For the majority of complex diseases, specific subpopulations of cells underlying the disease are largely unknown. Identifying specific disease-relevant cells is crucial for understanding the biological mechanisms of diseases. Most current read-outs of sequence represent an average of all cells and do not resolve individual cells that are relevant to disease. Single-cell sequencing technology has advanced rapidly in the past few years, enabling us to study genomes, epigenomes, and transcriptomes of disease-relevant cell types at the single-cell resolution. This technology is revolutionizing our understanding of disease mechanisms. We develop machine learning methods for the analysis of single-cell sequencing data in order to identify disease-relevant cells and understand disease gene regulation at the single-cell level.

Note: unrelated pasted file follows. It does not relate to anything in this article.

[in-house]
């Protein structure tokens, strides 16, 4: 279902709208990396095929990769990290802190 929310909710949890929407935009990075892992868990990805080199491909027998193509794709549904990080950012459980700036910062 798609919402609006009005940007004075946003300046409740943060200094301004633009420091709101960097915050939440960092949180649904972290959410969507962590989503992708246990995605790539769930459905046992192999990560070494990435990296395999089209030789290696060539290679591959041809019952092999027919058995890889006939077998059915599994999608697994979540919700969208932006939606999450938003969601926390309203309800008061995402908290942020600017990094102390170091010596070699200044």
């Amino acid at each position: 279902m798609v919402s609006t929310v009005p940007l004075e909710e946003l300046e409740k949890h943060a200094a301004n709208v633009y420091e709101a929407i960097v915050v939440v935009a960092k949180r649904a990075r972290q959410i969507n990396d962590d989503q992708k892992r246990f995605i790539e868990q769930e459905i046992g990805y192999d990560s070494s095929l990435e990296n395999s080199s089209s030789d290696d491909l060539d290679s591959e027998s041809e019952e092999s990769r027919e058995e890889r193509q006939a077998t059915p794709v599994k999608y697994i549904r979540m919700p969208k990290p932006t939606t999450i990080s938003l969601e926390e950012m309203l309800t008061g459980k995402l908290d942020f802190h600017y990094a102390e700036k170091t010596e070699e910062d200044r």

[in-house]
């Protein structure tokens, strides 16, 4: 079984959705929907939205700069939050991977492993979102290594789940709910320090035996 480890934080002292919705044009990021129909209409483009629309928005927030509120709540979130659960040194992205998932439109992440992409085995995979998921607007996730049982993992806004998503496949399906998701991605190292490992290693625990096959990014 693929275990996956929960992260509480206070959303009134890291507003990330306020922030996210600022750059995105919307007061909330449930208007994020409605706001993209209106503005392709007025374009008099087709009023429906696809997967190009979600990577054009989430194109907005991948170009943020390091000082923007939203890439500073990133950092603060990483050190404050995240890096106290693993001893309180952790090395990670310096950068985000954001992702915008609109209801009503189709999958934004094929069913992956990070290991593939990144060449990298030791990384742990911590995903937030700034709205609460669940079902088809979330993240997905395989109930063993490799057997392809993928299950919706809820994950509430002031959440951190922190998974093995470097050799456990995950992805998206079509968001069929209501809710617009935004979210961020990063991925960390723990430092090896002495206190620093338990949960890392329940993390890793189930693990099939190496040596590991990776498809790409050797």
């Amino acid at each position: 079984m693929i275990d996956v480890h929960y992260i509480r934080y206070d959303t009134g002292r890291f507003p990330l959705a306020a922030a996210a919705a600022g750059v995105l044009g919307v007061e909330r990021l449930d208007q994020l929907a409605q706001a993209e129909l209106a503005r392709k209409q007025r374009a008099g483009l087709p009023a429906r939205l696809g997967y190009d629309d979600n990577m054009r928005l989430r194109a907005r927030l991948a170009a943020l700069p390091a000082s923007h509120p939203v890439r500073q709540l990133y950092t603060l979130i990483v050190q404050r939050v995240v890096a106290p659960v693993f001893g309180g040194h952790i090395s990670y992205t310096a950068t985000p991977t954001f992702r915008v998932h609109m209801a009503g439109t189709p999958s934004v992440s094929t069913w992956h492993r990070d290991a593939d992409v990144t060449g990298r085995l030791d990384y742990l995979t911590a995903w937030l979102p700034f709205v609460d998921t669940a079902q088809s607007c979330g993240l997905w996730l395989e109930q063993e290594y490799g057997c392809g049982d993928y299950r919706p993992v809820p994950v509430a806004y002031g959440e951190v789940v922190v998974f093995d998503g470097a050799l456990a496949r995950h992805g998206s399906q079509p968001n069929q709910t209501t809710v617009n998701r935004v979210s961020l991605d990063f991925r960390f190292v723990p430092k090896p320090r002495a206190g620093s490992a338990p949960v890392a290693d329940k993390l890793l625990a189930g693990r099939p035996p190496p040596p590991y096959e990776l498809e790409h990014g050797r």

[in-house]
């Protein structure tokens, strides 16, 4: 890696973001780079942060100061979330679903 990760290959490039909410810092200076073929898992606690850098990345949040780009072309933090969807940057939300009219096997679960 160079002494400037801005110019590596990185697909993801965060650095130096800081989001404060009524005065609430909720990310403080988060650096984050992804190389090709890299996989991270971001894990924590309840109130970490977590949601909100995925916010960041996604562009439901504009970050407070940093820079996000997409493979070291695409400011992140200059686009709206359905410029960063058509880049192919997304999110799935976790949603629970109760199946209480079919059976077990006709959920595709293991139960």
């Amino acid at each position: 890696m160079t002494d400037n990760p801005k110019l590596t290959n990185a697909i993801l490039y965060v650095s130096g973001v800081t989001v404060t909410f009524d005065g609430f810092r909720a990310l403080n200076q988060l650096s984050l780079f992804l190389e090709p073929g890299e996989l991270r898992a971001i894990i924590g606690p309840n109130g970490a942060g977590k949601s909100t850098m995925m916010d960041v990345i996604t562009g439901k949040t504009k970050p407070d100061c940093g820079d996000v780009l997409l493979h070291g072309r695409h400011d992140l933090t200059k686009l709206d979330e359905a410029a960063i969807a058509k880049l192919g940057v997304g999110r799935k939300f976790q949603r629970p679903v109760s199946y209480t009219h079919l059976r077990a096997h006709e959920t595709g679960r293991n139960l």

New advancements in biotechnology have enabled the generation of diverse types of omic data that can be used to answer many questions related to diseases at a scale not possible before. Due to the complexity of many disorders, including autoimmune disorders and different cancer types, a single type of data is not informative enough to capture all factors relevant to disease, and therefore, integrating multiple types of biological data is crucial. The main challenge in data integration is how to develop effective models that provide a comprehensive insight into the disease mechanisms. We develop computational, statistical and machine learning methods to integrate multiple types of large-scale biological data. A major aspect of our research focuses on autoimmune diseases, where we investigate mechanisms of gene regulation in autoimmune disease by integrating multi-omics data.